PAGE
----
This manuscript comes from the collection “Shaykh Kamal” located in Aggaro in Western Ethiopia (Jimma zone). It is not dated but very likely from the 19th century. It contains Islamic devotional poems and hymns. This particular section of a poem in praise of the prophet Muhammad written by Shams al-Din Muhammad al-Fayyumi (14th century) on the basis of the “Poem of the Mantle,” a very renowned panegyric of the Prophet which the famous Arabic poet Muhammad al-Busiri (d. 1294) composed. The marginal notes are explanations and clarifications of some difficult passages of the text. (Credit: U. Copenhagen)
Researchers have identified and analyzed more than 2,000 Islamic manuscripts in Ethiopia, Eritrea, Djibouti, and Somalia.
Traditionally, scholars in Islamic studies have not associated the Horn of Africa with the Muslim world, which is why the Islamic literary tradition of this part of Africa has not been studied in detail before.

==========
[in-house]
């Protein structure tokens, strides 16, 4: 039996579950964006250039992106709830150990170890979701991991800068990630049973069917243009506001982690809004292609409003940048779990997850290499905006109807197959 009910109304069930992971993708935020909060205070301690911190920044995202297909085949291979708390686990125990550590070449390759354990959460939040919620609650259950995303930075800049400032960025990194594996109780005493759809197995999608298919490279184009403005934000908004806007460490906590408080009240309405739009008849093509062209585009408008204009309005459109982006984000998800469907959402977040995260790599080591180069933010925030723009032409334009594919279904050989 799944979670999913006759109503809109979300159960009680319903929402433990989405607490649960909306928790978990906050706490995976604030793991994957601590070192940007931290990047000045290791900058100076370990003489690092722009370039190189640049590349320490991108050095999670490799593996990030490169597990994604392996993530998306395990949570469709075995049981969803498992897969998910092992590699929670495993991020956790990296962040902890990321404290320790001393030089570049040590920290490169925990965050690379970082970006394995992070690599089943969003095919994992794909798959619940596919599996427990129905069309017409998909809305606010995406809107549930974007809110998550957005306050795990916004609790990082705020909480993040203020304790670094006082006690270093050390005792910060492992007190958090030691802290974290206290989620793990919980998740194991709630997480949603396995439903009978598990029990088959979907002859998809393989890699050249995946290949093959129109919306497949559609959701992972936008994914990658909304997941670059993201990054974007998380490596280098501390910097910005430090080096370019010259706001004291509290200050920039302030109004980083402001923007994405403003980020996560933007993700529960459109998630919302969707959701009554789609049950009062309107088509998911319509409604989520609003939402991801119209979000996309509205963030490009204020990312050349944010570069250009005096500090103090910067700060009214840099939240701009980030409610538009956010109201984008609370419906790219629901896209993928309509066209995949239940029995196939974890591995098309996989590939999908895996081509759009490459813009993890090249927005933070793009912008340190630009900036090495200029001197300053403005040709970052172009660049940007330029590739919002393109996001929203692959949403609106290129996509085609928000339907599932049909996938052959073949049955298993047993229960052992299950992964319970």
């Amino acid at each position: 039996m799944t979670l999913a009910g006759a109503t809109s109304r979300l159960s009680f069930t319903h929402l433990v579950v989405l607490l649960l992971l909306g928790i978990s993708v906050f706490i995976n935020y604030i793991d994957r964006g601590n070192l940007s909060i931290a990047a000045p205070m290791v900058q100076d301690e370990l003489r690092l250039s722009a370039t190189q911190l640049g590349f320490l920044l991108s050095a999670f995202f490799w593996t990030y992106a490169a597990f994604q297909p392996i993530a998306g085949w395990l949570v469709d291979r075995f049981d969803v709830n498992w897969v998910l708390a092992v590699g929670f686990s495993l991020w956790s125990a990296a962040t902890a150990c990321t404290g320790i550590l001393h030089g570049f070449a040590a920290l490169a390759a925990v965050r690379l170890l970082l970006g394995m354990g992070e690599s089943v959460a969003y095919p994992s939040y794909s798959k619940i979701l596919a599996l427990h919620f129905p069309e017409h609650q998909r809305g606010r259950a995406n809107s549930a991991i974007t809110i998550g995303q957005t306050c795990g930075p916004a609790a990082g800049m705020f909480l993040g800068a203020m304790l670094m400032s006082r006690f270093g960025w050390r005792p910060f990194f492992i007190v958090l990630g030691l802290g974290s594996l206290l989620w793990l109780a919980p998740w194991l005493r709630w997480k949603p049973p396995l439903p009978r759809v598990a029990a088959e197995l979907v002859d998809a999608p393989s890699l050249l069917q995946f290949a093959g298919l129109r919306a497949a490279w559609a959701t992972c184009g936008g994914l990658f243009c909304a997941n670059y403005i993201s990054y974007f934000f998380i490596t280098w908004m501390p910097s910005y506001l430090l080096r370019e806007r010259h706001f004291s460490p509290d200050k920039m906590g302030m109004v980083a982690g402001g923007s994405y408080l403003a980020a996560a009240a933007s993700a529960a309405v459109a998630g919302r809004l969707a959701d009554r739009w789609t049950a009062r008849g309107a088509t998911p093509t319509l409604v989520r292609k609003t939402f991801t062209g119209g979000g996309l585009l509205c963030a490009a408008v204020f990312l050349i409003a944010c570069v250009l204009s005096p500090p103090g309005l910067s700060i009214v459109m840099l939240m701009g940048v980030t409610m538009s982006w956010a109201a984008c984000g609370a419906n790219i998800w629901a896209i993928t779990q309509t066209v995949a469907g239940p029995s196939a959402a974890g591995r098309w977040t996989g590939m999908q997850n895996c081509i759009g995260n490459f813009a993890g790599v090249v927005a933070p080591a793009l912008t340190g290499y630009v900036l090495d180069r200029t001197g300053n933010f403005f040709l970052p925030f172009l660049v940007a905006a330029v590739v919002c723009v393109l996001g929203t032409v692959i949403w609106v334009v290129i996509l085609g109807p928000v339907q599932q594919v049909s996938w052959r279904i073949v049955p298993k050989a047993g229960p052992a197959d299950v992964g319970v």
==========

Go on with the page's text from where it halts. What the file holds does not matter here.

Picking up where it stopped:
“SCHOLARS FROM THE FIELDS OF ISLAM STUDIES AND AFRICAN STUDIES HAVE LONG NEGLECTED THE HORN OF AFRICA…”
The researchers have digitized the manuscripts and created a database that will enable other researchers to study the fragile manuscripts and contribute to the research into this previously neglected literary tradition of Islam.
“Scholars from the fields of Islam studies and African studies have long neglected the Horn of Africa because they tend to find the area atypical of either field and primarily associate it with the Christian traditions of the Horn’s largest country Ethiopia. But as our research project has shown, there has been a rich and distinct Islamic literary tradition in the Horn of Africa that dates back at least to the 17th and 18th centuries,” explains Alessandro Gori, associate professor from the University of Copenhagen who is the principal investigator of the Islam in the Horn of Africa project.
“The manuscripts indicate that Muslims in certain parts of the Horn area seem to have had a penchant for composing devotional or mystical texts that people have gathered to recite or ‘sing’ accompanied [for example] by clapping hands and drums—although they would not have used the word ‘sing’ as it can become problematic in an Islamic context,” he adds.
“This is something that is characteristic of and particular to the Horn’s Islamic tradition, but it is still recognizably Islamic of course; you may compare it to the Lutheranism of Denmark that is different from, say, the Lutheranism of Northern Germany. But it is still Lutheranism.”